Example: go, ti, ka, le, du, mo, bo.

In the second box enter 3 letters (since we know we can’t find any 4 letter .com domains) with the last letter being a vowel .
Example: pri, tra, bru, kse, mno, vri.

End result: This will check 5 letter .com domains,, and so on.

Brandable five letter com domains.
Brandable five letter com domains.

In the first box enter 2 letters, a consonant and a vowel.
Example: go, ti, ka, le, du, mo, bo.

In the second box also enter 2 letters a consonant and a vowel.
Example: pi, ta, bu, ke, mo, vi.

And then add a third box and enter 2 letters a consonant and a vowel.
Example: pi, ta, bu, ke, mo, vi.

End result: This will check 6 letter .com domains,, and many others.

Six letter brandable com domains
Six letter brandable com domains

What are these domains good for? Depending on your language and pronunciation, it is different which domains sound better. You will also see that the majority of those domains are already taken (even bad ones), but there are a few gems out there that are still available. Having a brandable five-letter .com domain in today’s world can give you that edge ahead of your competition. Again, you may not like those mentioned here, but there are so many combinations, I am 100% sure you will find at least one that you like and that is available for base price. I think they are certainly better than many domains that you have to explain why they are good (to say the least). Like or mentioned in this TheNextWeb article.

You might not think much of domains like, and, but try comparing them too other less intuitive domains you saw, and have in mind that, and and hundreds of other combinations are already registered by someone else.

3. Scenario – “fun combo”

In the first box you enter fun and witty words.
Example: go, fun, ultimate, killer, major, full, free, fresh, best, mega.

In the second box enter keywords that you would use to describe your company, product or services you provide. You can also add a third box with a location keyword.
Example: golf, ace, birdie, bogey, caddie, carry, divot

Fun domains for domain investing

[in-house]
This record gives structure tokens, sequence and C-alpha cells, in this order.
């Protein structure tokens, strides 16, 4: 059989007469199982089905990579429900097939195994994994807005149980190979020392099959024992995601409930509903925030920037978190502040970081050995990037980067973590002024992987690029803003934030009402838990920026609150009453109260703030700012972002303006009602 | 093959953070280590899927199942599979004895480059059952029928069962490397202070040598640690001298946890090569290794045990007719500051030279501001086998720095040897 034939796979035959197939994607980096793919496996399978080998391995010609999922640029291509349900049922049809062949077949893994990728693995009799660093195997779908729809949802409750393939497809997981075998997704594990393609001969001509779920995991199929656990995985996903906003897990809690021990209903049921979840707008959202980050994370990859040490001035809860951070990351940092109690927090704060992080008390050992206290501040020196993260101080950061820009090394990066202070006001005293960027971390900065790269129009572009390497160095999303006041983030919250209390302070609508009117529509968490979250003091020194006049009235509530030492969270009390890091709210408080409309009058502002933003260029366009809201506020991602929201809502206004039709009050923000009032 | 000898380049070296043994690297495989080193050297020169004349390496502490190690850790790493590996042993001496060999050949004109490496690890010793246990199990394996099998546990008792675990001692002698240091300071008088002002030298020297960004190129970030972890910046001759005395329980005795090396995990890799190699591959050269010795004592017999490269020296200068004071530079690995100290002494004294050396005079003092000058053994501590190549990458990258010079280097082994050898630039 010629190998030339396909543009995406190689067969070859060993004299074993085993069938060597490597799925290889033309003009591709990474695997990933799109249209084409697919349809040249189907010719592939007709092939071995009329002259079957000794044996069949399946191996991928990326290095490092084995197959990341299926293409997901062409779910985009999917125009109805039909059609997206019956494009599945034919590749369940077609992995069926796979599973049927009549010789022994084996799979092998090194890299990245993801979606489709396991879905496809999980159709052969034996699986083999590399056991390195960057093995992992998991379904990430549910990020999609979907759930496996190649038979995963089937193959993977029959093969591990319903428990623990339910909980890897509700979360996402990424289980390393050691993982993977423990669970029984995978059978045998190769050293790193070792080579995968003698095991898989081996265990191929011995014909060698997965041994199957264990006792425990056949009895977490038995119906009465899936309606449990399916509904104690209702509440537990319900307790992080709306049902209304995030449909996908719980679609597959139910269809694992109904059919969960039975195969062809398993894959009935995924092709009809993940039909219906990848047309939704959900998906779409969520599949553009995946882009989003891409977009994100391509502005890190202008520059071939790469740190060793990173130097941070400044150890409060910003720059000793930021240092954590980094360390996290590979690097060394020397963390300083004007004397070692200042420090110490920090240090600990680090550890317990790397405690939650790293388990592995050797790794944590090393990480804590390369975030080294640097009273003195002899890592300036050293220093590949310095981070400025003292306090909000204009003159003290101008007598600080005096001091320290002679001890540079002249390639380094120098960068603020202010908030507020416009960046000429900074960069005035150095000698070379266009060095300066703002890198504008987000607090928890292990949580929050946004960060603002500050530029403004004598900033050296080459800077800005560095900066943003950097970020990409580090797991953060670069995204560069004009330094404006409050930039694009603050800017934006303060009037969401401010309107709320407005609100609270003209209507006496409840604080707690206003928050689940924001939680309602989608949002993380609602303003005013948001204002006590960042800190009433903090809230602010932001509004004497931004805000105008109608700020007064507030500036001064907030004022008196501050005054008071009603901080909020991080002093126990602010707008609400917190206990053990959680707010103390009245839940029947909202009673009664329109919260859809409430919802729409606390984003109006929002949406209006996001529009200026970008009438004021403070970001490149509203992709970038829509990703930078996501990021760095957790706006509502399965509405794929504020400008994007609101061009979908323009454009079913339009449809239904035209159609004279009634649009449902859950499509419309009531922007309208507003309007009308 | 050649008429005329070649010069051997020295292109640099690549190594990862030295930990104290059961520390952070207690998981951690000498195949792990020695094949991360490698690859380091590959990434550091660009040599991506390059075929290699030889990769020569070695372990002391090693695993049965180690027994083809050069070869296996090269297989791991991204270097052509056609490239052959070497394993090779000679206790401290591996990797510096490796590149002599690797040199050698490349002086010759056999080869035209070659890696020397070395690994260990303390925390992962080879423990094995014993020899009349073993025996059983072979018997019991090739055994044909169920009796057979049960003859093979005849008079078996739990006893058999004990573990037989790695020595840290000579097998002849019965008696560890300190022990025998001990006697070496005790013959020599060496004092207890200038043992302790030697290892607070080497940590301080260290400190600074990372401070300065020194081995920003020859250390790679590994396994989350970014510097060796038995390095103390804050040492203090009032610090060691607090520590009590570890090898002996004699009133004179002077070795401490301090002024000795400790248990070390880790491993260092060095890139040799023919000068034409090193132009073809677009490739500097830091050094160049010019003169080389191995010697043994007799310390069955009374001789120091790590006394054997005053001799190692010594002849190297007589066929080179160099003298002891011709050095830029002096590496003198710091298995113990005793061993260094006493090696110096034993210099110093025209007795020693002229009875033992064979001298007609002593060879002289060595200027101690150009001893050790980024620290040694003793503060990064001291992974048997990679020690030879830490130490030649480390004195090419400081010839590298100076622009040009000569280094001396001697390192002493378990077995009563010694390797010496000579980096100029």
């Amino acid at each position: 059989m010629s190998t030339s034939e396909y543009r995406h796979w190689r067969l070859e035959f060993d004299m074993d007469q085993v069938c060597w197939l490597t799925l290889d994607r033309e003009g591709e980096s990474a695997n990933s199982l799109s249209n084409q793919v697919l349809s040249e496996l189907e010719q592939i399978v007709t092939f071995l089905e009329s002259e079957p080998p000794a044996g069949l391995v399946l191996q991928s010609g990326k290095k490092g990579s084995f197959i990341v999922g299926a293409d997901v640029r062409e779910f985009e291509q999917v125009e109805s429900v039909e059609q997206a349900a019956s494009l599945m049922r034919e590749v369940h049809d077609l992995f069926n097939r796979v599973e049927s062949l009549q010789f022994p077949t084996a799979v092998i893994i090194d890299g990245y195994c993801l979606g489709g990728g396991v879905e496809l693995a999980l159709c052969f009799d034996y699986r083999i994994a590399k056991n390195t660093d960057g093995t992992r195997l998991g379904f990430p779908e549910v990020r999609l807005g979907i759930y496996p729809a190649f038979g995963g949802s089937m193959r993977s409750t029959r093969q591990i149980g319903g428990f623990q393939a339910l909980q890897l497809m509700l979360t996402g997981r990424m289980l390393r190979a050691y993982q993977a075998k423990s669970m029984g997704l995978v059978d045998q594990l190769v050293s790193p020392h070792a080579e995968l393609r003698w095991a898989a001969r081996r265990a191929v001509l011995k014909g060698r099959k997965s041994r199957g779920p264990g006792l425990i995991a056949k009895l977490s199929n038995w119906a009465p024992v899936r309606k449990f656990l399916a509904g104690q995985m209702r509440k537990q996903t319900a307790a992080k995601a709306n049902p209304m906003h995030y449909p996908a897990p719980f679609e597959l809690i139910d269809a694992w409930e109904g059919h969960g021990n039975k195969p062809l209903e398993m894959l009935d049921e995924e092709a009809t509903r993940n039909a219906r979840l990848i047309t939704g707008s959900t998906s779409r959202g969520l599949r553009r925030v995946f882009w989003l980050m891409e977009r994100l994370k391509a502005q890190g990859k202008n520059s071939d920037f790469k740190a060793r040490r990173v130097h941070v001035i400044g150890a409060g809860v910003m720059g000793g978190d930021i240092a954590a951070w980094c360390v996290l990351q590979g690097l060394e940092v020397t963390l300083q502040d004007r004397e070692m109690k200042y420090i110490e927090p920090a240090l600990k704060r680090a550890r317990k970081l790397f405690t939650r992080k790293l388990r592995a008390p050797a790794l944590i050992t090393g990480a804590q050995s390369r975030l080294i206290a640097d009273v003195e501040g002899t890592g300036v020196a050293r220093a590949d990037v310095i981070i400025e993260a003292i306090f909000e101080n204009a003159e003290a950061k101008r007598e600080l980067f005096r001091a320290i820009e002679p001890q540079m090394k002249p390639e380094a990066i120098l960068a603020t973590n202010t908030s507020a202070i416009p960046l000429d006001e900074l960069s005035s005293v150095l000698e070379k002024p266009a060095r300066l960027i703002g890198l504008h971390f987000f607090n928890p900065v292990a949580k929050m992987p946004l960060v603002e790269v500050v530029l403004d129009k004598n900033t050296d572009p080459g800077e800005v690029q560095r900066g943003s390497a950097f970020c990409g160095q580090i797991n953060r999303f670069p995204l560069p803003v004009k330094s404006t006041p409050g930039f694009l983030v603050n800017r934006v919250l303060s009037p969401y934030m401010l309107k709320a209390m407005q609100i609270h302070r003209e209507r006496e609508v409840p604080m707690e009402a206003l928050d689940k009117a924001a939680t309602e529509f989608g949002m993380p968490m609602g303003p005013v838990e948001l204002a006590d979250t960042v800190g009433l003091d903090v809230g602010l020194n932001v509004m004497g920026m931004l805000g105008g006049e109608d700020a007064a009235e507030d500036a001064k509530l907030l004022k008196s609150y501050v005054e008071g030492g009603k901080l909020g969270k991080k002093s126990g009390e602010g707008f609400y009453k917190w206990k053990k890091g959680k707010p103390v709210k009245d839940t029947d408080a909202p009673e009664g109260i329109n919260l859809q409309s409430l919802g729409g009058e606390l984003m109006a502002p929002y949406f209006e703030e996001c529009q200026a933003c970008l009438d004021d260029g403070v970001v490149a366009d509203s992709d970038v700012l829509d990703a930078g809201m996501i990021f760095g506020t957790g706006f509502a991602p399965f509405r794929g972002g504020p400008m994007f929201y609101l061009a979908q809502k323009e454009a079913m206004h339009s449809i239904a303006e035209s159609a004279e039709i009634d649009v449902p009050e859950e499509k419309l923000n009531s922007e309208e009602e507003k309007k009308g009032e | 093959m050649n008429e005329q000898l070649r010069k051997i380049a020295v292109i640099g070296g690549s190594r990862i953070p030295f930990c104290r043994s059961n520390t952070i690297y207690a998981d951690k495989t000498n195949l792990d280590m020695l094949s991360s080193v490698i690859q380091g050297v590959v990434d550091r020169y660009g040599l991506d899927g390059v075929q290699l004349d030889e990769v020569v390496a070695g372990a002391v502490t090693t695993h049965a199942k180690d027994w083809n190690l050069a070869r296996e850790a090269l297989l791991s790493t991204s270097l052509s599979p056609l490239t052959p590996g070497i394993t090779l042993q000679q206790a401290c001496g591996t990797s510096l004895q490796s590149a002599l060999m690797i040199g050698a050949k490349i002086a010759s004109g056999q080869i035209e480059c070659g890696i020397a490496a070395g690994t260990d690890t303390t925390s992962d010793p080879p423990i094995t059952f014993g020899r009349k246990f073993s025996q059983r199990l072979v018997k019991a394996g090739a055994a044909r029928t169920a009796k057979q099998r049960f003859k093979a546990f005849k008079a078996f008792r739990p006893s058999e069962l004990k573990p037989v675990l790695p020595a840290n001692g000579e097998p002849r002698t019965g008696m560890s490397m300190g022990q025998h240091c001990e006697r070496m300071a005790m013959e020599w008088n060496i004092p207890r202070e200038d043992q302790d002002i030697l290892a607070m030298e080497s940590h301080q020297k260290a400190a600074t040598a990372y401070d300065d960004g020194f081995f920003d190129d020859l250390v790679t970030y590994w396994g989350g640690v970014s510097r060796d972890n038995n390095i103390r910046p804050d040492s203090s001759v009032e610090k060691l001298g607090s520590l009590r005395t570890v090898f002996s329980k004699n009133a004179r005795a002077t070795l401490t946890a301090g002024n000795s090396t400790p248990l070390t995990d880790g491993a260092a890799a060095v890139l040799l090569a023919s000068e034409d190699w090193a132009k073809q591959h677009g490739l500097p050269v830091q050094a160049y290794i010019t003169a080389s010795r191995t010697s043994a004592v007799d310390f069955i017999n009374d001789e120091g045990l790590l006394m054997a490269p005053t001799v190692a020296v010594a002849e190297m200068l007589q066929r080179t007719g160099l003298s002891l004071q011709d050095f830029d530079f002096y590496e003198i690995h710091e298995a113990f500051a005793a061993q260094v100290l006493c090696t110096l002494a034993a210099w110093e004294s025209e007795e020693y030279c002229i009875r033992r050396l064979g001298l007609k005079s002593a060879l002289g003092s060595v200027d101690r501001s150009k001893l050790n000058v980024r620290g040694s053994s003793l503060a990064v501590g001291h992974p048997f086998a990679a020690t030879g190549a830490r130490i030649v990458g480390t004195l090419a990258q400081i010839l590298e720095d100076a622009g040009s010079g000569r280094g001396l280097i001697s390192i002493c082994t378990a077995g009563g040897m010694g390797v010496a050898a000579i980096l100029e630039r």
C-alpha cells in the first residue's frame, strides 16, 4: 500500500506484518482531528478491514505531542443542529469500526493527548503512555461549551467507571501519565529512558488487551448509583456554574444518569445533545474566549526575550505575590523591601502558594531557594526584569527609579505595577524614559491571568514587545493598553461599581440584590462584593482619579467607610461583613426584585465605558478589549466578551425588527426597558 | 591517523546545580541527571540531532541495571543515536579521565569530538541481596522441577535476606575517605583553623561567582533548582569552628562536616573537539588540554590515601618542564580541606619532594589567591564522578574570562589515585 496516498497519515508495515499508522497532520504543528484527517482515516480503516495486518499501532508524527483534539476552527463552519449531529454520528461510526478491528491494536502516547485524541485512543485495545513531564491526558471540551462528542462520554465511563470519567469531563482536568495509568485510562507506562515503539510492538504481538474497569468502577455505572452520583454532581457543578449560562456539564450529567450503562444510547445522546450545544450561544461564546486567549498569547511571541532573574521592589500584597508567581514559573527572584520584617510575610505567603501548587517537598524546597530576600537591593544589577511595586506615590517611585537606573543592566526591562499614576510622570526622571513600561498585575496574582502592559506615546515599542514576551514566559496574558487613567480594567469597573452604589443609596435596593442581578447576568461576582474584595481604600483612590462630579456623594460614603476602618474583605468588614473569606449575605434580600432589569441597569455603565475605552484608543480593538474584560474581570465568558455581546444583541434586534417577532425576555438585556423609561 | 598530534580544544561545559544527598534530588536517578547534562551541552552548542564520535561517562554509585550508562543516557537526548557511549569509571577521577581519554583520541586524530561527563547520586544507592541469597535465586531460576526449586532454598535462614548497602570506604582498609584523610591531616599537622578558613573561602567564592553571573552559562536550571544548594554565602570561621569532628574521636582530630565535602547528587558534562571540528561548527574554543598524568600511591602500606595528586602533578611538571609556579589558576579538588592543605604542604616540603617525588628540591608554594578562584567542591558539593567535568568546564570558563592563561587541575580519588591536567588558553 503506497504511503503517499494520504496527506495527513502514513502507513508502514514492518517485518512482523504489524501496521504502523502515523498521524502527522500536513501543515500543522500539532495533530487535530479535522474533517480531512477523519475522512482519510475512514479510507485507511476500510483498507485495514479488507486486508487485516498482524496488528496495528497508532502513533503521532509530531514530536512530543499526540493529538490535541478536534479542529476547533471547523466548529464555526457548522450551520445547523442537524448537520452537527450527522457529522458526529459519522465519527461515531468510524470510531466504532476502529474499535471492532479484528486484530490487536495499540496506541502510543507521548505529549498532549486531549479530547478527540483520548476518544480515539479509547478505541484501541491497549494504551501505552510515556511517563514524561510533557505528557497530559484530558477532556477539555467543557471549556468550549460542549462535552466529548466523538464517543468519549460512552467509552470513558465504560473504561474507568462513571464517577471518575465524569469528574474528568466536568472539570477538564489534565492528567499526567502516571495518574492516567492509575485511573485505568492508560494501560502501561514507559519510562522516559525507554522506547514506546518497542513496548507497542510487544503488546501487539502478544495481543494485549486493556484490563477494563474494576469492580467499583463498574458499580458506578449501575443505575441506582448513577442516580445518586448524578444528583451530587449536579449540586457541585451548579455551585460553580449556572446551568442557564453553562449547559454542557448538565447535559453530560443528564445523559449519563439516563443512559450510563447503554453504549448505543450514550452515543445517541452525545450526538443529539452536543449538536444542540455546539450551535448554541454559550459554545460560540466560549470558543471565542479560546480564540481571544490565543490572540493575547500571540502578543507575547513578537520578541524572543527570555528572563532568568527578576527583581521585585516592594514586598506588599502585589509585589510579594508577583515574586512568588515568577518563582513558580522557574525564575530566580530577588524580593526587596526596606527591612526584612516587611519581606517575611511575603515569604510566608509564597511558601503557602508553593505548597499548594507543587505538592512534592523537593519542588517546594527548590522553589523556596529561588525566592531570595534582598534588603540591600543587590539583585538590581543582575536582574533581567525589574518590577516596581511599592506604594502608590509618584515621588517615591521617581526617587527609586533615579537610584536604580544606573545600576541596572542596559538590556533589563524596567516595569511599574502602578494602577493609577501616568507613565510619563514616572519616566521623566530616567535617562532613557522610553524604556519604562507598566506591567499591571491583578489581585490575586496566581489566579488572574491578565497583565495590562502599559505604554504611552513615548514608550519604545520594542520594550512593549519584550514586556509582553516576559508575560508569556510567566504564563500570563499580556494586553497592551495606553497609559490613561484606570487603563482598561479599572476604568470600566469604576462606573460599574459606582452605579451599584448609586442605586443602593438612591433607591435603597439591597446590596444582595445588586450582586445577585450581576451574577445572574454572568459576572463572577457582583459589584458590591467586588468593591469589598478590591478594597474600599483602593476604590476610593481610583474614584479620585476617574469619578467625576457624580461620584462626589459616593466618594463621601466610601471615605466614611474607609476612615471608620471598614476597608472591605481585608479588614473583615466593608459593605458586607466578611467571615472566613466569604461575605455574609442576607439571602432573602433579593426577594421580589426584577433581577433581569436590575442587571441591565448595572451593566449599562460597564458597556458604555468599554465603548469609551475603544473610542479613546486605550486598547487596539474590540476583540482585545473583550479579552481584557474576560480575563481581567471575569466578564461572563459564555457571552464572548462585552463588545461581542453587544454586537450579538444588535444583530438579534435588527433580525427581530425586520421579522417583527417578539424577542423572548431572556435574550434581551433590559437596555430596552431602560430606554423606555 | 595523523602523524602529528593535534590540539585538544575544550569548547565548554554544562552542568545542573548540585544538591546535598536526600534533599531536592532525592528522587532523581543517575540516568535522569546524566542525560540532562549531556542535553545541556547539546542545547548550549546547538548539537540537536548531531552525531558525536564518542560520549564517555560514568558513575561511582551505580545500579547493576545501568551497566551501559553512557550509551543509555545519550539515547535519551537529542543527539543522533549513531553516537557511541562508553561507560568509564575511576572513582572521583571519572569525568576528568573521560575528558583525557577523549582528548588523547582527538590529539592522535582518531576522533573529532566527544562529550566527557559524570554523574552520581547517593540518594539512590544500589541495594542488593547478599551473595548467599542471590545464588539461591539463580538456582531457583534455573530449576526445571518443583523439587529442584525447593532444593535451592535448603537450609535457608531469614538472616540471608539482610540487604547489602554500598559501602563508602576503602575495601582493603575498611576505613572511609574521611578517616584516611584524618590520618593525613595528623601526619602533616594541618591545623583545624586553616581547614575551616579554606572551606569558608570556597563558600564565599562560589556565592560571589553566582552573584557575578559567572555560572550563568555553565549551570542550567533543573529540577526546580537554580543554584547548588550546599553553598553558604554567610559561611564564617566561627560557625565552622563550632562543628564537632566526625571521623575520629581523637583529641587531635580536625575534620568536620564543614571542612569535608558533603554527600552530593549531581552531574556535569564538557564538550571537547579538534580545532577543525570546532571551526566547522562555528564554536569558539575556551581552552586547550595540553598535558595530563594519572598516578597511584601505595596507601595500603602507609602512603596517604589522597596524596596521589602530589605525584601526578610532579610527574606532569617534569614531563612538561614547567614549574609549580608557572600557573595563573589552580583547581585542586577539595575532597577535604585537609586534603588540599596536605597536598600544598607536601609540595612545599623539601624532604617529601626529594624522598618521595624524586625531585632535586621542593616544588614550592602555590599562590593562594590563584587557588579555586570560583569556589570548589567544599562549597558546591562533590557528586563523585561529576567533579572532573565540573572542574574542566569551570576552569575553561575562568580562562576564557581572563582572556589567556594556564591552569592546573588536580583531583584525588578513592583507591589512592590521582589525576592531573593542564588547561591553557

Fun domains for domain investing
Fun geo domains for niche blogs
Fun geo domains for niche blogs

What type of domains do you get? You could find domains like or which are spectacular $10 investments if you are in the golf industry. I am no expert in golf, and I am sure you can do better, but it’s so much fun, and it’s so easy! It took me 1 minute to find $10 domains such as,, and a handful more! 


4. Scenario – You

Head over to WDC and start thinking of new ways to look for great affordable .com domains, and please share with us how you are finding those awesome domains. Remember, if there are more awesome domains out there we are together improving everybody’s online experience. Better domains mean better conversions, better user experience, and better productivity. This last scenario is called “You” because there are no limits to human creativity, and what you can think of.

So why not try it? You can make several checks for free, but if you want to test more (which I definitely recommend) you are going to need a paid API key.

What to do when you find a domain name with WhoAPI Domain Checker?

Once you find a domain name that you like, and it’s available for registration according to WhoAPI Domain Checker, I recommend double checking using our Website Checker (discontinued) or perform a whois check using our Console. If you are 100% sure you found a great domain name, visit your favorite domain registrar and register that domain name. However, I do recommend couple of things. Write down on a piece of paper all the domain names that you find, and if you can remember them tomorrow morning, then register them. I call this the “one-night test”. Secondly, if you find a great domain name, do not check it elsewhere for availability because you might fall victim to front-running. You are safe checking with us, but we can’t guarantee hundreds of other domain checkers do the same.

Written by Goran Duskic

I am the founder and CEO at WhoAPI. Entrepreneur for more than a decade in the hosting and domain industry. Sold my previous company. 500 Startups and StartLabs alumni. Author of a white paper "Domain Disclosure: Dirty Dozen" and eBook "26 Fundraising Questions for Startups".